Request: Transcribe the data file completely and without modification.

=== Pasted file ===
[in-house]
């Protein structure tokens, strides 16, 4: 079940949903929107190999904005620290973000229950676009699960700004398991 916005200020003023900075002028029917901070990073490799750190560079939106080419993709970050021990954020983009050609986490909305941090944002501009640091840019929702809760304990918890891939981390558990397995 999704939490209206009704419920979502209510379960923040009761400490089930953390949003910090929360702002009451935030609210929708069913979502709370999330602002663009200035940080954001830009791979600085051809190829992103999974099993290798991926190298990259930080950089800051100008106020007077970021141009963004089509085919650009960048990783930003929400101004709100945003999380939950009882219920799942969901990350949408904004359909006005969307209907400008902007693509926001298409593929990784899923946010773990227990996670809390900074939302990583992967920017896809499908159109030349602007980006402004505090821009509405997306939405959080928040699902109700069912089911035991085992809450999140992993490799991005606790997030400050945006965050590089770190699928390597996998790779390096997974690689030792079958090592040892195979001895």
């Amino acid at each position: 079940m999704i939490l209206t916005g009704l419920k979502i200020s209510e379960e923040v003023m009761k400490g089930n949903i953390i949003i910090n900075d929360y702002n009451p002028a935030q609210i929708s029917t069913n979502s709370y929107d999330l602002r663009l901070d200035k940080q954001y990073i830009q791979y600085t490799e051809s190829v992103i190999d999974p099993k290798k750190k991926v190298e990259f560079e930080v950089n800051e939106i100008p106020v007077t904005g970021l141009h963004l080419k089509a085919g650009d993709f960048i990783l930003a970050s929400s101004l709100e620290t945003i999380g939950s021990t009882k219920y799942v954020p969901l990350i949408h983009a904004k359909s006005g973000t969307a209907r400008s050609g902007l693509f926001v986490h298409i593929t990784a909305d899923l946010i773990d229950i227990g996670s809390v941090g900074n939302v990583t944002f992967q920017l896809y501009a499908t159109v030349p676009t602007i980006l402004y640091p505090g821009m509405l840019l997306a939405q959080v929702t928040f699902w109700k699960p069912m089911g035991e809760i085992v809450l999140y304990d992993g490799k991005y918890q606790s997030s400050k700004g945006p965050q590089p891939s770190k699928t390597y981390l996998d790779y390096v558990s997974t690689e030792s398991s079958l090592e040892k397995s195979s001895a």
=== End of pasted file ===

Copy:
[in-house]
């Protein structure tokens, strides 16, 4: 079940949903929107190999904005620290973000229950676009699960700004398991 916005200020003023900075002028029917901070990073490799750190560079939106080419993709970050021990954020983009050609986490909305941090944002501009640091840019929702809760304990918890891939981390558990397995 999704939490209206009704419920979502209510379960923040009761400490089930953390949003910090929360702002009451935030609210929708069913979502709370999330602002663009200035940080954001830009791979600085051809190829992103999974099993290798991926190298990259930080950089800051100008106020007077970021141009963004089509085919650009960048990783930003929400101004709100945003999380939950009882219920799942969901990350949408904004359909006005969307209907400008902007693509926001298409593929990784899923946010773990227990996670809390900074939302990583992967920017896809499908159109030349602007980006402004505090821009509405997306939405959080928040699902109700069912089911035991085992809450999140992993490799991005606790997030400050945006965050590089770190699928390597996998790779390096997974690689030792079958090592040892195979001895």
């Amino acid at each position: 079940m999704i939490l209206t916005g009704l419920k979502i200020s209510e379960e923040v003023m009761k400490g089930n949903i953390i949003i910090n900075d929360y702002n009451p002028a935030q609210i929708s029917t069913n979502s709370y929107d999330l602002r663009l901070d200035k940080q954001y990073i830009q791979y600085t490799e051809s190829v992103i190999d999974p099993k290798k750190k991926v190298e990259f560079e930080v950089n800051e939106i100008p106020v007077t904005g970021l141009h963004l080419k089509a085919g650009d993709f960048i990783l930003a970050s929400s101004l709100e620290t945003i999380g939950s021990t009882k219920y799942v954020p969901l990350i949408h983009a904004k359909s006005g973000t969307a209907r400008s050609g902007l693509f926001v986490h298409i593929t990784a909305d899923l946010i773990d229950i227990g996670s809390v941090g900074n939302v990583t944002f992967q920017l896809y501009a499908t159109v030349p676009t602007i980006l402004y640091p505090g821009m509405l840019l997306a939405q959080v929702t928040f699902w109700k699960p069912m089911g035991e809760i085992v809450l999140y304990d992993g490799k991005y918890q606790s997030s400050k700004g945006p965050q590089p891939s770190k699928t390597y981390l996998d790779y390096v558990s997974t690689e030792s398991s079958l090592e040892k397995s195979s001895a």